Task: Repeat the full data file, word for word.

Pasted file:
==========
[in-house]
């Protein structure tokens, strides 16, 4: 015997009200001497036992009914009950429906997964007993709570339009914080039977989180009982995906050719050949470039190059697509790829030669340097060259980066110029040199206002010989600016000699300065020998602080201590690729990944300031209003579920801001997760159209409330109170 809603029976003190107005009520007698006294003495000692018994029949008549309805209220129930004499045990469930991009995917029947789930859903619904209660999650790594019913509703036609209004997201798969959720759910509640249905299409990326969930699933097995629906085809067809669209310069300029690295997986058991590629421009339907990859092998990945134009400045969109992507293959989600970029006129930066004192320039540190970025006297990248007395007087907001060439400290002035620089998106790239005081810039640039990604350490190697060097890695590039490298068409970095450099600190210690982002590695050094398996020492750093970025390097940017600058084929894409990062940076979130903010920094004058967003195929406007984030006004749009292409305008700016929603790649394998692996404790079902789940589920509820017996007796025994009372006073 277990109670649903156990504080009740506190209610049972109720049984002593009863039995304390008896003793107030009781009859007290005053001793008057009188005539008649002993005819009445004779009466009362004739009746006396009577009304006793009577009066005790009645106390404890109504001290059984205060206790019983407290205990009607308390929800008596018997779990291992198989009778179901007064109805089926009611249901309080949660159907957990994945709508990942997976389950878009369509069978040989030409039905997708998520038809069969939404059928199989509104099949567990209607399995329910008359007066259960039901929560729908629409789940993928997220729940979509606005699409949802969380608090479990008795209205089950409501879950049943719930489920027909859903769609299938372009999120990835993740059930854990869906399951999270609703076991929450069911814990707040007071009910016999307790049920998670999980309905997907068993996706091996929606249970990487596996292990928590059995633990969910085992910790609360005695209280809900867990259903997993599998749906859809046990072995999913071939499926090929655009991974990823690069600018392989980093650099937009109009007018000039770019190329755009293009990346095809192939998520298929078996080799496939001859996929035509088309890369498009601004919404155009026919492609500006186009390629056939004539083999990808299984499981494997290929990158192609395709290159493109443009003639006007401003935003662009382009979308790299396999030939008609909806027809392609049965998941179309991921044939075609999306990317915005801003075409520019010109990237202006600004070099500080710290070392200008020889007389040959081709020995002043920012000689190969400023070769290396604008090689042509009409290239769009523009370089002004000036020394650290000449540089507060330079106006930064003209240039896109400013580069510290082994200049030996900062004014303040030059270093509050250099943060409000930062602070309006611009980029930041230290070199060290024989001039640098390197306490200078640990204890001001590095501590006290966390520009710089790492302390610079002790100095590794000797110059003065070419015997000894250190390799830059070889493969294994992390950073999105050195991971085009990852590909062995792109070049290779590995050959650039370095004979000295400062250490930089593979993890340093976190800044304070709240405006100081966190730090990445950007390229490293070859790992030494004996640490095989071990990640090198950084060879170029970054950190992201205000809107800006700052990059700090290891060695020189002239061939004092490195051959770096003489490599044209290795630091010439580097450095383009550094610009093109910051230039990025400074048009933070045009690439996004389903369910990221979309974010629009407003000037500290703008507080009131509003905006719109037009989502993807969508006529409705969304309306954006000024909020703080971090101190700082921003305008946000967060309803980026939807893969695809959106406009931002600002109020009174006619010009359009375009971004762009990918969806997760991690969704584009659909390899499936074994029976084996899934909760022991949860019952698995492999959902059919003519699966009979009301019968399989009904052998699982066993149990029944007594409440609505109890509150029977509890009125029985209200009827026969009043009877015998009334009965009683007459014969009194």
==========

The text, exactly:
[in-house]
């Protein structure tokens, strides 16, 4: 015997009200001497036992009914009950429906997964007993709570339009914080039977989180009982995906050719050949470039190059697509790829030669340097060259980066110029040199206002010989600016000699300065020998602080201590690729990944300031209003579920801001997760159209409330109170 809603029976003190107005009520007698006294003495000692018994029949008549309805209220129930004499045990469930991009995917029947789930859903619904209660999650790594019913509703036609209004997201798969959720759910509640249905299409990326969930699933097995629906085809067809669209310069300029690295997986058991590629421009339907990859092998990945134009400045969109992507293959989600970029006129930066004192320039540190970025006297990248007395007087907001060439400290002035620089998106790239005081810039640039990604350490190697060097890695590039490298068409970095450099600190210690982002590695050094398996020492750093970025390097940017600058084929894409990062940076979130903010920094004058967003195929406007984030006004749009292409305008700016929603790649394998692996404790079902789940589920509820017996007796025994009372006073 277990109670649903156990504080009740506190209610049972109720049984002593009863039995304390008896003793107030009781009859007290005053001793008057009188005539008649002993005819009445004779009466009362004739009746006396009577009304006793009577009066005790009645106390404890109504001290059984205060206790019983407290205990009607308390929800008596018997779990291992198989009778179901007064109805089926009611249901309080949660159907957990994945709508990942997976389950878009369509069978040989030409039905997708998520038809069969939404059928199989509104099949567990209607399995329910008359007066259960039901929560729908629409789940993928997220729940979509606005699409949802969380608090479990008795209205089950409501879950049943719930489920027909859903769609299938372009999120990835993740059930854990869906399951999270609703076991929450069911814990707040007071009910016999307790049920998670999980309905997907068993996706091996929606249970990487596996292990928590059995633990969910085992910790609360005695209280809900867990259903997993599998749906859809046990072995999913071939499926090929655009991974990823690069600018392989980093650099937009109009007018000039770019190329755009293009990346095809192939998520298929078996080799496939001859996929035509088309890369498009601004919404155009026919492609500006186009390629056939004539083999990808299984499981494997290929990158192609395709290159493109443009003639006007401003935003662009382009979308790299396999030939008609909806027809392609049965998941179309991921044939075609999306990317915005801003075409520019010109990237202006600004070099500080710290070392200008020889007389040959081709020995002043920012000689190969400023070769290396604008090689042509009409290239769009523009370089002004000036020394650290000449540089507060330079106006930064003209240039896109400013580069510290082994200049030996900062004014303040030059270093509050250099943060409000930062602070309006611009980029930041230290070199060290024989001039640098390197306490200078640990204890001001590095501590006290966390520009710089790492302390610079002790100095590794000797110059003065070419015997000894250190390799830059070889493969294994992390950073999105050195991971085009990852590909062995792109070049290779590995050959650039370095004979000295400062250490930089593979993890340093976190800044304070709240405006100081966190730090990445950007390229490293070859790992030494004996640490095989071990990640090198950084060879170029970054950190992201205000809107800006700052990059700090290891060695020189002239061939004092490195051959770096003489490599044209290795630091010439580097450095383009550094610009093109910051230039990025400074048009933070045009690439996004389903369910990221979309974010629009407003000037500290703008507080009131509003905006719109037009989502993807969508006529409705969304309306954006000024909020703080971090101190700082921003305008946000967060309803980026939807893969695809959106406009931002600002109020009174006619010009359009375009971004762009990918969806997760991690969704584009659909390899499936074994029976084996899934909760022991949860019952698995492999959902059919003519699966009979009301019968399989009904052998699982066993149990029944007594409440609505109890509150029977509890009125029985209200009827026969009043009877015998009334009965009683007459014969009194």